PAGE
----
The Wellness for Law Forum is a not-for-profit organisation aiming to share the knowledge of clinicians, academics and practitioners in a yearly international forum, kindly sponsored and hosted for its first event by the Honourable Society of Inner Temple on 29 and 30 June 2017.
Mirroring the successful Australian initiative developed by Professor Rachael Field, our first UK forum is assisted by an organising board with two international members, Michael Appleby and Judy Bourke (Sydney’s College of Law), alongside myself and Professor Cheryl Thomas QC (University College London). It is hoped that greater international collaboration will support future forums to share global clinical research and practical application to assist education and continuing development for our profession.
The theme is ‘Re-wiring the Law’, inspired by the burgeoning developments of science and human performance. Research suggests that individuals can change long-held negative patterns of thinking and behaviour, thus improving wellbeing. Previous beliefs that our traits and characteristics are somehow fixed are no longer true. This is pertinent given the recent evidence of the challenges facing the profession within the Wellbeing at the Bar research, which highlighted that one in three barristers found it difficult to control or stop worrying, two in three barristers felt that showing signs of stress is a weakness, and one in six felt low in spirits most of the time.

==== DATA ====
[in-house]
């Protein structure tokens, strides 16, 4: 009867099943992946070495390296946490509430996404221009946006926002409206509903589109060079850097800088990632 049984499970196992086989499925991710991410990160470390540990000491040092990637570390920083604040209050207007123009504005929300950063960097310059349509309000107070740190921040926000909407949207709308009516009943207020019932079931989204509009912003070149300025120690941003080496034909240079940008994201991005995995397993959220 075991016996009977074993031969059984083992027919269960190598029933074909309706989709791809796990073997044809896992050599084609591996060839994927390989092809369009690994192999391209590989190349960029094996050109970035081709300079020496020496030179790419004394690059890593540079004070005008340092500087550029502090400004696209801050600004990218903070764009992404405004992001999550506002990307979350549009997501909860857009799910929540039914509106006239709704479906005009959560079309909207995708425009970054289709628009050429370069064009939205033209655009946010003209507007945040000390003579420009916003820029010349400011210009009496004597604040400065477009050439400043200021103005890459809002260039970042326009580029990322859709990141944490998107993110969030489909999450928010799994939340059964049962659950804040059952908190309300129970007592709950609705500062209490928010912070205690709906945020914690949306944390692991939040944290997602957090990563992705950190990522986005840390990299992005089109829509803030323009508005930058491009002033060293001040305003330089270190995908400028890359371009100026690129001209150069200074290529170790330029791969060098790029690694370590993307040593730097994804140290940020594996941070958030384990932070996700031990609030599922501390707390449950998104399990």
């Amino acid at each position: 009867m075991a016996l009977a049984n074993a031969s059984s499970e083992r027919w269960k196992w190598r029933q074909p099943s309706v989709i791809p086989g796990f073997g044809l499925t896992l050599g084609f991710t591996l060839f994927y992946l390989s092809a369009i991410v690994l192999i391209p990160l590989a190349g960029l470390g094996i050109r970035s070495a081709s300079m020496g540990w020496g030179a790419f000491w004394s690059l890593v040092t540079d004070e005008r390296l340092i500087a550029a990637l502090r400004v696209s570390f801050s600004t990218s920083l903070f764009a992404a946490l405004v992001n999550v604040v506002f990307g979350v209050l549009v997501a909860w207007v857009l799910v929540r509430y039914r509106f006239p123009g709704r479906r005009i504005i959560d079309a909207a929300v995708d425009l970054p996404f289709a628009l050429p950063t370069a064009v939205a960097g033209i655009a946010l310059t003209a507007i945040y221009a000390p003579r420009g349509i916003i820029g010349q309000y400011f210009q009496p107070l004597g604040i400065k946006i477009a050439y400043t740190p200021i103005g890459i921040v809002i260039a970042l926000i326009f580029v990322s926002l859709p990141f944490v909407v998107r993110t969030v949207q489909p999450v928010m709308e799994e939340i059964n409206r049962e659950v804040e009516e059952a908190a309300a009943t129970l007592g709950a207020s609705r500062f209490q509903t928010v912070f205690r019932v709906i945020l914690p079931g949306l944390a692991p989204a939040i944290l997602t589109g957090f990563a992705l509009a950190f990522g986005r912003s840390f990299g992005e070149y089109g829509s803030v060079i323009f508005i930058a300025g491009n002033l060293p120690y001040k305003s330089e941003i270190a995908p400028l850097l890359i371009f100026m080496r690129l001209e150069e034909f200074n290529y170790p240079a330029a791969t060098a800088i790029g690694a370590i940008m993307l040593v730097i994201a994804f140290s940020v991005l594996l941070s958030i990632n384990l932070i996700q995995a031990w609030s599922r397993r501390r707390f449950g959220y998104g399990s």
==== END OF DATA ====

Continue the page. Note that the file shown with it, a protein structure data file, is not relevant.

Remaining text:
Work to address the issues faced and support those in crisis is now firmly on the agenda. Leadership in all areas has responded to those statistics with positive strategies to normalise and educate the profession, and those considering joining the Bar, about the risks, management and recovery strategies available.
We all recognise the challenging landscape of our environment, yet psychological wellbeing within the profession is rarely spoken about and many of us struggle at times during our professional career. Michael Mansfield QC will host a plenary discussion regarding these challenges and his work to combat the risks and responses to suicide. The forum seeks to explain some of these issues, and will hear from experts in the fields of academia, medicine, clinical research and professional human development. But most importantly it will be supported by our leadership, with the Chairman of the Bar opening the Forum, alongside delegates including Treasurers of the Inns, specialist Bar association leaders, clerks, practice managers, barristers and students.
Keynote presentations and workshops will present the science, philosophy and application of skills to help us better understand stress, performance, decision-making and health. Previously unexplored within legal education and somewhat neglected in continuing professional development, many suggest this kind of insight is vital to help navigate what can be a challenging landscape.
A musical celebration and evensong at the Temple Church will launch the forum on 29 June, followed by a welcome reception and dinner for delegates with the Treasurer of the Inn. The forum sessions will be held on 30 June, preceded by early morning exercise, yoga and mindfulness activities held in the garden.
More information can be found on the Wellness for Law Forum site, with links to join the network and register for the forum. Please do encourage all those with interest to attend.
Contributor Rachel Spearing, Co-Founder of Wellbeing at the Bar and Convener of the Wellness for Law UK Forum. Counsel will be reporting from the forum